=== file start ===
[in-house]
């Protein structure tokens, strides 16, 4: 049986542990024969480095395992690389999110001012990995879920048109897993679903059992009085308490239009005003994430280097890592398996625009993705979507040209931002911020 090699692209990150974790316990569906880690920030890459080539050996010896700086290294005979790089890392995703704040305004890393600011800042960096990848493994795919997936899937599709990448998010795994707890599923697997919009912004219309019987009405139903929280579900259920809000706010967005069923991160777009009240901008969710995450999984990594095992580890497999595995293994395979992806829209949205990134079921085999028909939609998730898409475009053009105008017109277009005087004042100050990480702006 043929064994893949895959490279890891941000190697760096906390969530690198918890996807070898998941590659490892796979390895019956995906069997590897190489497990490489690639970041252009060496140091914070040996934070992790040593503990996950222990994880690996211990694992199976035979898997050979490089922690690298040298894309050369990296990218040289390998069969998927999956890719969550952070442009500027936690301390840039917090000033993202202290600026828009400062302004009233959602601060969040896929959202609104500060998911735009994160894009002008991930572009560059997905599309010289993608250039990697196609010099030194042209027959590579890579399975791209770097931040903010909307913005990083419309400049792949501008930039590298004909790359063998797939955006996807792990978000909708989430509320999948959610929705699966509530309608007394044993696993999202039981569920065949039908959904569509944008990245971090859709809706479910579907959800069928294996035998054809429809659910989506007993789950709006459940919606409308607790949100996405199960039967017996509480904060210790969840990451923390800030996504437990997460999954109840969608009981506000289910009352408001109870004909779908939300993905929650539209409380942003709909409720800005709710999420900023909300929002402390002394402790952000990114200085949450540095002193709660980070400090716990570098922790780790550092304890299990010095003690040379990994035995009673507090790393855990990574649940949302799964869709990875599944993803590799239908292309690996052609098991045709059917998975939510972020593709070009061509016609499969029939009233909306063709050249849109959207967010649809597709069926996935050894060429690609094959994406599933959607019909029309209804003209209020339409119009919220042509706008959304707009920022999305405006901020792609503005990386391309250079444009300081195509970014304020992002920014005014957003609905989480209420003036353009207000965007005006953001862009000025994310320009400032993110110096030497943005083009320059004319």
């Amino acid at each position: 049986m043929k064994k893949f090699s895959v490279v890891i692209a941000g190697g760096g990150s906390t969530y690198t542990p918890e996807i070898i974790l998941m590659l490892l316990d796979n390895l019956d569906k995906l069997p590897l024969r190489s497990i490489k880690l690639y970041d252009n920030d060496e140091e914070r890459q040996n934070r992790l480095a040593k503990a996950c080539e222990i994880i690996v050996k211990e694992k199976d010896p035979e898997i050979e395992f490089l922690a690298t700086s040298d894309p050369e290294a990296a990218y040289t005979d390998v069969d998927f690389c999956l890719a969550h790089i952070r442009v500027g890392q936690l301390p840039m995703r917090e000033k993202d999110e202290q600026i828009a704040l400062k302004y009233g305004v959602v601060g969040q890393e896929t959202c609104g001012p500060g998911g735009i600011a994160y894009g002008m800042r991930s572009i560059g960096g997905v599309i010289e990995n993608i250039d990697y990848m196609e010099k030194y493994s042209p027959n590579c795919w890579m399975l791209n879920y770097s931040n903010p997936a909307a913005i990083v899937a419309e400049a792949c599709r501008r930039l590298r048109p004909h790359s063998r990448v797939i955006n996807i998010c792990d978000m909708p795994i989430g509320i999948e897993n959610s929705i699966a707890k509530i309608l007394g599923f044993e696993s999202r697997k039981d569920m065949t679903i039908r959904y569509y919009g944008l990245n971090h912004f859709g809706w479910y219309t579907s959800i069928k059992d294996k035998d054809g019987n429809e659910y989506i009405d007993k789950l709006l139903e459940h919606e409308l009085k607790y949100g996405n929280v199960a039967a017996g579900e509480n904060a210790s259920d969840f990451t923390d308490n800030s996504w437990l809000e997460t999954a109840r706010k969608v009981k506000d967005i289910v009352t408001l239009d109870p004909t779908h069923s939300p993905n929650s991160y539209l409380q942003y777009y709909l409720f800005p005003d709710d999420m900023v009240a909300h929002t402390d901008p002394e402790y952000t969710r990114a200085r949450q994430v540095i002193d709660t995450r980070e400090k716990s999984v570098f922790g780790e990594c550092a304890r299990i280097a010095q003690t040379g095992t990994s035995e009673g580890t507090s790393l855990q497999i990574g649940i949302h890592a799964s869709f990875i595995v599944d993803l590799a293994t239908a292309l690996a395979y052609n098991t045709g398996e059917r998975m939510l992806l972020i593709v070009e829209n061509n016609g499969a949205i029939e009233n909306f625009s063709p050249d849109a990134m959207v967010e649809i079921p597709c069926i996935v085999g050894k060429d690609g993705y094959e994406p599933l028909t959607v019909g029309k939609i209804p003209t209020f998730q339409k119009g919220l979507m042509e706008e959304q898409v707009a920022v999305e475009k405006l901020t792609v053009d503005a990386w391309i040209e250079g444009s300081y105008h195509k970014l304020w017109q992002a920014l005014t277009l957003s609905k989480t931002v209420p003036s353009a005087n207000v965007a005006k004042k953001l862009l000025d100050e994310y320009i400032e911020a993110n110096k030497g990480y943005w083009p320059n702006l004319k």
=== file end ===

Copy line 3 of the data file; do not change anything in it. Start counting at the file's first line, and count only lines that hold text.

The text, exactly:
């Amino acid at each position: 049986m043929k064994k893949f090699s895959v490279v890891i692209a941000g190697g760096g990150s906390t969530y690198t542990p918890e996807i070898i974790l998941m590659l490892l316990d796979n390895l019956d569906k995906l069997p590897l024969r190489s497990i490489k880690l690639y970041d252009n920030d060496e140091e914070r890459q040996n934070r992790l480095a040593k503990a996950c080539e222990i994880i690996v050996k211990e694992k199976d010896p035979e898997i050979e395992f490089l922690a690298t700086s040298d894309p050369e290294a990296a990218y040289t005979d390998v069969d998927f690389c999956l890719a969550h790089i952070r442009v500027g890392q936690l301390p840039m995703r917090e000033k993202d999110e202290q600026i828009a704040l400062k302004y009233g305004v959602v601060g969040q890393e896929t959202c609104g001012p500060g998911g735009i600011a994160y894009g002008m800042r991930s572009i560059g960096g997905v599309i010289e990995n993608i250039d990697y990848m196609e010099k030194y493994s042209p027959n590579c795919w890579m399975l791209n879920y770097s931040n903010p997936a909307a913005i990083v899937a419309e400049a792949c599709r501008r930039l590298r048109p004909h790359s063998r990448v797939i955006n996807i998010c792990d978000m909708p795994i989430g509320i999948e897993n959610s929705i699966a707890k509530i309608l007394g599923f044993e696993s999202r697997k039981d569920m065949t679903i039908r959904y569509y919009g944008l990245n971090h912004f859709g809706w479910y219309t579907s959800i069928k059992d294996k035998d054809g019987n429809e659910y989506i009405d007993k789950l709006l139903e459940h919606e409308l009085k607790y949100g996405n929280v199960a039967a017996g579900e509480n904060a210790s259920d969840f990451t923390d308490n800030s996504w437990l809000e997460t999954a109840r706010k969608v009981k506000d967005i289910v009352t408001l239009d109870p004909t779908h069923s939300p993905n929650s991160y539209l409380q942003y777009y709909l409720f800005p005003d709710d999420m900023v009240a909300h929002t402390d901008p002394e402790y952000t969710r990114a200085r949450q994430v540095i002193d709660t995450r980070e400090k716990s999984v570098f922790g780790e990594c550092a304890r299990i280097a010095q003690t040379g095992t990994s035995e009673g580890t507090s790393l855990q497999i990574g649940i949302h890592a799964s869709f990875i595995v599944d993803l590799a293994t239908a292309l690996a395979y052609n098991t045709g398996e059917r998975m939510l992806l972020i593709v070009e829209n061509n016609g499969a949205i029939e009233n909306f625009s063709p050249d849109a990134m959207v967010e649809i079921p597709c069926i996935v085999g050894k060429d690609g993705y094959e994406p599933l028909t959607v019909g029309k939609i209804p003209t209020f998730q339409k119009g919220l979507m042509e706008e959304q898409v707009a920022v999305e475009k405006l901020t792609v053009d503005a990386w391309i040209e250079g444009s300081y105008h195509k970014l304020w017109q992002a920014l005014t277009l957003s609905k989480t931002v209420p003036s353009a005087n207000v965007a005006k004042k953001l862009l000025d100050e994310y320009i400032e911020a993110n110096k030497g990480y943005w083009p320059n702006l004319k």